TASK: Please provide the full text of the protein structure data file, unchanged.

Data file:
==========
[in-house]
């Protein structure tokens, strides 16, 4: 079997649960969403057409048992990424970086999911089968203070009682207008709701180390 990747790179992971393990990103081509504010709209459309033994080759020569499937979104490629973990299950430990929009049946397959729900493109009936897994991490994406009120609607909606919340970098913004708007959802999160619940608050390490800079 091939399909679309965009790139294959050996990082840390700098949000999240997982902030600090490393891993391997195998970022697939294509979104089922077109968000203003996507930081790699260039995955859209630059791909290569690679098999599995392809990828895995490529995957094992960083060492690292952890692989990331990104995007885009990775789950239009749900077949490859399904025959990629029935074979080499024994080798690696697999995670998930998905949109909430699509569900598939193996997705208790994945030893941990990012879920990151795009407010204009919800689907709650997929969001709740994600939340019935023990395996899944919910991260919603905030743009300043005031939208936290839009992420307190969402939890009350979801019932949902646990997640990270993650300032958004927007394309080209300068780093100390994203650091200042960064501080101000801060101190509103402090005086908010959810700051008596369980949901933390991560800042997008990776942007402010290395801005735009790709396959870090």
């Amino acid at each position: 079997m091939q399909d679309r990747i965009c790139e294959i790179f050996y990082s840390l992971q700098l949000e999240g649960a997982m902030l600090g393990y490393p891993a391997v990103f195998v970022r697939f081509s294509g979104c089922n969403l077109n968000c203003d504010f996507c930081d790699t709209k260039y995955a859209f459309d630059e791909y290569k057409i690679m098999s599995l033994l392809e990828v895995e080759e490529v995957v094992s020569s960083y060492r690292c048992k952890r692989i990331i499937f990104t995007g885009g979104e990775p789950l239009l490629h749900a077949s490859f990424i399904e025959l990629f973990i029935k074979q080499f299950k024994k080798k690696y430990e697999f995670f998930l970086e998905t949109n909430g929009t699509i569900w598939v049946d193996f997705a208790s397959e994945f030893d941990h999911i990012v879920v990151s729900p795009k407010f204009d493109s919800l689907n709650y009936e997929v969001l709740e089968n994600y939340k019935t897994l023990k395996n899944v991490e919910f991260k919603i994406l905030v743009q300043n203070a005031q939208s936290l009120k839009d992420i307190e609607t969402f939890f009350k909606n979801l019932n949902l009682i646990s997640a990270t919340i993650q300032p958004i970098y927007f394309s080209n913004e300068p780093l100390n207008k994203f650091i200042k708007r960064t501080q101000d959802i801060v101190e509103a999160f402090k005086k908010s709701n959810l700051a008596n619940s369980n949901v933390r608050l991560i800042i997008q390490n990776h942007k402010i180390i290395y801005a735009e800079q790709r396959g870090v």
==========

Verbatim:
[in-house]
């Protein structure tokens, strides 16, 4: 079997649960969403057409048992990424970086999911089968203070009682207008709701180390 990747790179992971393990990103081509504010709209459309033994080759020569499937979104490629973990299950430990929009049946397959729900493109009936897994991490994406009120609607909606919340970098913004708007959802999160619940608050390490800079 091939399909679309965009790139294959050996990082840390700098949000999240997982902030600090490393891993391997195998970022697939294509979104089922077109968000203003996507930081790699260039995955859209630059791909290569690679098999599995392809990828895995490529995957094992960083060492690292952890692989990331990104995007885009990775789950239009749900077949490859399904025959990629029935074979080499024994080798690696697999995670998930998905949109909430699509569900598939193996997705208790994945030893941990990012879920990151795009407010204009919800689907709650997929969001709740994600939340019935023990395996899944919910991260919603905030743009300043005031939208936290839009992420307190969402939890009350979801019932949902646990997640990270993650300032958004927007394309080209300068780093100390994203650091200042960064501080101000801060101190509103402090005086908010959810700051008596369980949901933390991560800042997008990776942007402010290395801005735009790709396959870090």
């Amino acid at each position: 079997m091939q399909d679309r990747i965009c790139e294959i790179f050996y990082s840390l992971q700098l949000e999240g649960a997982m902030l600090g393990y490393p891993a391997v990103f195998v970022r697939f081509s294509g979104c089922n969403l077109n968000c203003d504010f996507c930081d790699t709209k260039y995955a859209f459309d630059e791909y290569k057409i690679m098999s599995l033994l392809e990828v895995e080759e490529v995957v094992s020569s960083y060492r690292c048992k952890r692989i990331i499937f990104t995007g885009g979104e990775p789950l239009l490629h749900a077949s490859f990424i399904e025959l990629f973990i029935k074979q080499f299950k024994k080798k690696y430990e697999f995670f998930l970086e998905t949109n909430g929009t699509i569900w598939v049946d193996f997705a208790s397959e994945f030893d941990h999911i990012v879920v990151s729900p795009k407010f204009d493109s919800l689907n709650y009936e997929v969001l709740e089968n994600y939340k019935t897994l023990k395996n899944v991490e919910f991260k919603i994406l905030v743009q300043n203070a005031q939208s936290l009120k839009d992420i307190e609607t969402f939890f009350k909606n979801l019932n949902l009682i646990s997640a990270t919340i993650q300032p958004i970098y927007f394309s080209n913004e300068p780093l100390n207008k994203f650091i200042k708007r960064t501080q101000d959802i801060v101190e509103a999160f402090k005086k908010s709701n959810l700051a008596n619940s369980n949901v933390r608050l991560i800042i997008q390490n990776h942007k402010i180390i290395y801005a735009e800079q790709r396959g870090v």